The coulomb is a measure of electrical charge and is named after Charles-Augustin de Coulomb. Electrons may be treated as an electrical charge so the coulomb is a count of electrons and is therefore a dimensionless unit. The coulomb was the base unit of electrical measure until the Standards Institute (SI) made the ampere the base unit of electrical measure in 1960. The coulomb may easily be calculated from the current in an electrical circuit and the time that the circuit is closed.
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Define the coulomb as the amount of electrical charge that 1 ampere transports in a second. This may be expressed as 1 C = 1 A x 1 s and makes the coulomb equal to approximately 6.24 x 10^18 electrons.
Examine an equivalent definition of the coulomb as the charge stored by a one farad capacitance with an electrical potential of one volt. This can be shown mathematically as 1C = 1F x 1V.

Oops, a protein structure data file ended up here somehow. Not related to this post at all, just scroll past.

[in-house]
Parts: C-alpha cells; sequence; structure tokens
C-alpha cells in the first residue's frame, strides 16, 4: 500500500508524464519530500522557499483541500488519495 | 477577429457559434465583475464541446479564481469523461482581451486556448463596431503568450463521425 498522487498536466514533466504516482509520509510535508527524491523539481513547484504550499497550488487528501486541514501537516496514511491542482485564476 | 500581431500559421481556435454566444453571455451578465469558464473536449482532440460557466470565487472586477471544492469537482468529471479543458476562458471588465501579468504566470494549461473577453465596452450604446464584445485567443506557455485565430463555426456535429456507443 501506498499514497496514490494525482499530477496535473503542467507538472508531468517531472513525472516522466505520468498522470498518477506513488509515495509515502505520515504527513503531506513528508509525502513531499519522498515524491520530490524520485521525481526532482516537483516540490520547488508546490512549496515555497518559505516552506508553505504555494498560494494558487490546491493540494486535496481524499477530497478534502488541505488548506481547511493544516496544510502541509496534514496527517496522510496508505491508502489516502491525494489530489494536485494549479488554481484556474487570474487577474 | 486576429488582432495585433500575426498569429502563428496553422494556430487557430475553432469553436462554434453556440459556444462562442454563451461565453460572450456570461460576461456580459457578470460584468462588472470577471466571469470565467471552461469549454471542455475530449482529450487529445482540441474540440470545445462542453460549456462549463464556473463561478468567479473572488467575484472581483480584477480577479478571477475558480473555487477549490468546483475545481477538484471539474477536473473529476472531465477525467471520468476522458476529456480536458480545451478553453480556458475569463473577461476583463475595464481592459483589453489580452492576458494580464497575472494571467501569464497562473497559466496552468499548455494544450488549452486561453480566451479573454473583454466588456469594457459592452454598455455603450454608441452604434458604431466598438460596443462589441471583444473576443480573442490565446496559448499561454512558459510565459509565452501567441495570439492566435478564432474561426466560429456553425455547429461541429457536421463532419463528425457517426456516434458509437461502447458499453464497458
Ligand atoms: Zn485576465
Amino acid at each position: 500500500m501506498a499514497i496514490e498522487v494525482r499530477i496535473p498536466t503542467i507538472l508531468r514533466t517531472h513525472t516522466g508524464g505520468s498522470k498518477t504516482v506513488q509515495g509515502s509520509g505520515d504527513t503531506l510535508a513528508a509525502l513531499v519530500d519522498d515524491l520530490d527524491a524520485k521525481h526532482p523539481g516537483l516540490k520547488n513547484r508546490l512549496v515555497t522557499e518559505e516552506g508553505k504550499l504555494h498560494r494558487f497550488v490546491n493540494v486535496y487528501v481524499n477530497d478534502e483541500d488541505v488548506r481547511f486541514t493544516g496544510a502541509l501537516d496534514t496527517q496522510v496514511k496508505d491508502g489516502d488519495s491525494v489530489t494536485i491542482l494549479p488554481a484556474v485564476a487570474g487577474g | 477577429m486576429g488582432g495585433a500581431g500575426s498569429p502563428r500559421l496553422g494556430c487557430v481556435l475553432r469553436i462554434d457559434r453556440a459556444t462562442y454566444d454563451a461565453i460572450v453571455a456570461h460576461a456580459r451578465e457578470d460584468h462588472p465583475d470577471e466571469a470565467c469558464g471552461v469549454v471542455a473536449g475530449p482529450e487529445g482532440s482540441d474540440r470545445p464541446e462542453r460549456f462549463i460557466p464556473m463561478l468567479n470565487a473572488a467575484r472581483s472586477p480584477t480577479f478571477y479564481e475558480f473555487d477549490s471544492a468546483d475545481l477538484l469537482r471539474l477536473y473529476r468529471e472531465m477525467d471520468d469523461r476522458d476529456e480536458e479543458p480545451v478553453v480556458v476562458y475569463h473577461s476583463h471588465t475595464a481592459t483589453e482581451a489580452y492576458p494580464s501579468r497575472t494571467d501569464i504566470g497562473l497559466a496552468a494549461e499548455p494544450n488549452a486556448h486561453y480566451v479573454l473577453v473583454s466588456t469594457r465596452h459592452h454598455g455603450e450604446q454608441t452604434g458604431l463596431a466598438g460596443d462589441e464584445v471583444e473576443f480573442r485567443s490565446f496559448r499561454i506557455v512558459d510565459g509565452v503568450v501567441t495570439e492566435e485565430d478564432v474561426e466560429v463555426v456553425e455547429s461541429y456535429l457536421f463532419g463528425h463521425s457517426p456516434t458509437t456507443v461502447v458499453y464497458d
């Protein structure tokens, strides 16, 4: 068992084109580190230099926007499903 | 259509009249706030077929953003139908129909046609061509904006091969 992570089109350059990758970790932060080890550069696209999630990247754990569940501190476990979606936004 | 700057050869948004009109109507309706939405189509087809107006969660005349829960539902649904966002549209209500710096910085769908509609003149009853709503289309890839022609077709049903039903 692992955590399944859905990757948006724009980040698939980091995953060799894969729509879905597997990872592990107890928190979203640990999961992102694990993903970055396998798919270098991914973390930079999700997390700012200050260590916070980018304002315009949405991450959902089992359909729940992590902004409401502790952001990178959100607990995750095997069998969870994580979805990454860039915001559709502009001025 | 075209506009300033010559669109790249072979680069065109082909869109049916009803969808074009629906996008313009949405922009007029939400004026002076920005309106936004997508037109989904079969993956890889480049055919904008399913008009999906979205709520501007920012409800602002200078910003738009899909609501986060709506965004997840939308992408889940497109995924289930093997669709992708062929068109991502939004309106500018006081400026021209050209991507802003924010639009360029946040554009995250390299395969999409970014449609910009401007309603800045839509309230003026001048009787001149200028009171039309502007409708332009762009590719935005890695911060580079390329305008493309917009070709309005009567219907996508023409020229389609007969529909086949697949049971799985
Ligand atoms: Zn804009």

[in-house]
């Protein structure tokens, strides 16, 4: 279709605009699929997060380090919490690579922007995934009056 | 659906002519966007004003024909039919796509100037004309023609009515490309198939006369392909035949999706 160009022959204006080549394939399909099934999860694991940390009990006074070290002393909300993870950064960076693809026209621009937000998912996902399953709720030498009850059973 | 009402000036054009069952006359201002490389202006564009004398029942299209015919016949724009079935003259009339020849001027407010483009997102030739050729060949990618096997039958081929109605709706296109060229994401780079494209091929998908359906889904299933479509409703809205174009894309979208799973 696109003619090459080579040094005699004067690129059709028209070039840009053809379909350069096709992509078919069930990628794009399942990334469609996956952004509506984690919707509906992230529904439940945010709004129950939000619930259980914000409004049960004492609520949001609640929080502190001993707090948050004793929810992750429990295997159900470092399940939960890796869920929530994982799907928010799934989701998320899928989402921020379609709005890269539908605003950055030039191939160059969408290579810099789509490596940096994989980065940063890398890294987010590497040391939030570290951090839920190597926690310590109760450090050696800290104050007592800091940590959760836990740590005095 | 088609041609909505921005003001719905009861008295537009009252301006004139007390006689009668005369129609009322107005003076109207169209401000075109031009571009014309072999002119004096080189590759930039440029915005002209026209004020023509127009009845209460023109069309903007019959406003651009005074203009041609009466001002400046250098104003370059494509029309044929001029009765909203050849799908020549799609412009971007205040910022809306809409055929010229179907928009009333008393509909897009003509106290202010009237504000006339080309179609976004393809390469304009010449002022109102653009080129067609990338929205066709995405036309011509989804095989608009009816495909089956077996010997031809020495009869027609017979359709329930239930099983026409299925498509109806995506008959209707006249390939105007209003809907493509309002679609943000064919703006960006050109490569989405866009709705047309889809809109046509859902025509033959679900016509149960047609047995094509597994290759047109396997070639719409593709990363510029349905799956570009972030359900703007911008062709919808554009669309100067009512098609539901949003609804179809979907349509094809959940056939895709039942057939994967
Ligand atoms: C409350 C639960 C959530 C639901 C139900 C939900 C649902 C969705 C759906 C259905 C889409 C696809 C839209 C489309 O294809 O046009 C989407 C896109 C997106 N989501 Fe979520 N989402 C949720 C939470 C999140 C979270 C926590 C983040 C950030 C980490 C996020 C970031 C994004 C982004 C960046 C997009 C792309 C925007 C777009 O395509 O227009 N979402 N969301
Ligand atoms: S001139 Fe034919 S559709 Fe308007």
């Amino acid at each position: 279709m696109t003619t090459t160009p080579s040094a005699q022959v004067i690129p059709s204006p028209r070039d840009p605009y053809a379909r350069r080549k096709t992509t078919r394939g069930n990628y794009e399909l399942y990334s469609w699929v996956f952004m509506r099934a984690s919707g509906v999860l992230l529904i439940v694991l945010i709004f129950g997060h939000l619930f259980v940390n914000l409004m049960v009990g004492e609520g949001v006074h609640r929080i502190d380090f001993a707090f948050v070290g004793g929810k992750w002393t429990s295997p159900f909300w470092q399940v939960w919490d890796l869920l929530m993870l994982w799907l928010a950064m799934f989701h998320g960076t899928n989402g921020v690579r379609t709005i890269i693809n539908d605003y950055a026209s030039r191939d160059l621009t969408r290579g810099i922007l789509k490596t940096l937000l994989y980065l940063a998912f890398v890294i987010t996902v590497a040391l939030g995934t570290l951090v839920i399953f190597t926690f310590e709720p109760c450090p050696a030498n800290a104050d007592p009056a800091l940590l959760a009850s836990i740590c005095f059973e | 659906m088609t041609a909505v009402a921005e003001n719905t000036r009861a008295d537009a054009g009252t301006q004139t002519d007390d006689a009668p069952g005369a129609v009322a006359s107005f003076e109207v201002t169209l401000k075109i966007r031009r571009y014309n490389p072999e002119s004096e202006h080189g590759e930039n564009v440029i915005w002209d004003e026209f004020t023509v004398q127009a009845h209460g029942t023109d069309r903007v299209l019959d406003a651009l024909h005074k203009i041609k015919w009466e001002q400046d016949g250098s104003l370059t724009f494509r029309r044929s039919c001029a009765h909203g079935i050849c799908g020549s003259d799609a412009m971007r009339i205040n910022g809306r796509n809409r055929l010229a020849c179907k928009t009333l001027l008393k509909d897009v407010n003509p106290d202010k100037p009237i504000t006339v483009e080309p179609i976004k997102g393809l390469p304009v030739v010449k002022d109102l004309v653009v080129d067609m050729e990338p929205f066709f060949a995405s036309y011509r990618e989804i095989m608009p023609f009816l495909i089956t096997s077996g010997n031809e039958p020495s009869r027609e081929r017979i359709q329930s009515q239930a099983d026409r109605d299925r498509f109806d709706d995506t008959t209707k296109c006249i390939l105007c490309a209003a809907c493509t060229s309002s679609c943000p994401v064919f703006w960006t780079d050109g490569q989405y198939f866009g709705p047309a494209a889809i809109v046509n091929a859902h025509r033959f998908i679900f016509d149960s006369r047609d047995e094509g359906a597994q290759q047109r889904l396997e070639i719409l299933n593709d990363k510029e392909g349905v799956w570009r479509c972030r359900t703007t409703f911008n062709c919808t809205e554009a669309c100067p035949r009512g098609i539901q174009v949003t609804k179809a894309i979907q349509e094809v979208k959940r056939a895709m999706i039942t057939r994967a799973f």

Use the definition of coulomb to calculate coulombs from current and time. We then have C = As where C is the charge in coulombs, A is the current in amperes and s is the time in seconds.
Express Coulomb's law. This is given as F = kq1q2/r^2 where F is the force exerted on charges q1 and q2, k is Coulomb's constant (8.987 x 10^9 newton square meters/coulombs squared) and r is the distance separating q1 and q2.
Solve for coulombs using Coulomb's law in Step 4 with q1 and q2 equal. We have F = kq1q2/r^2 => F/k = q^2/r^2 => q^2 = r^2 (F/k) => q = r (F/k)^(1/2).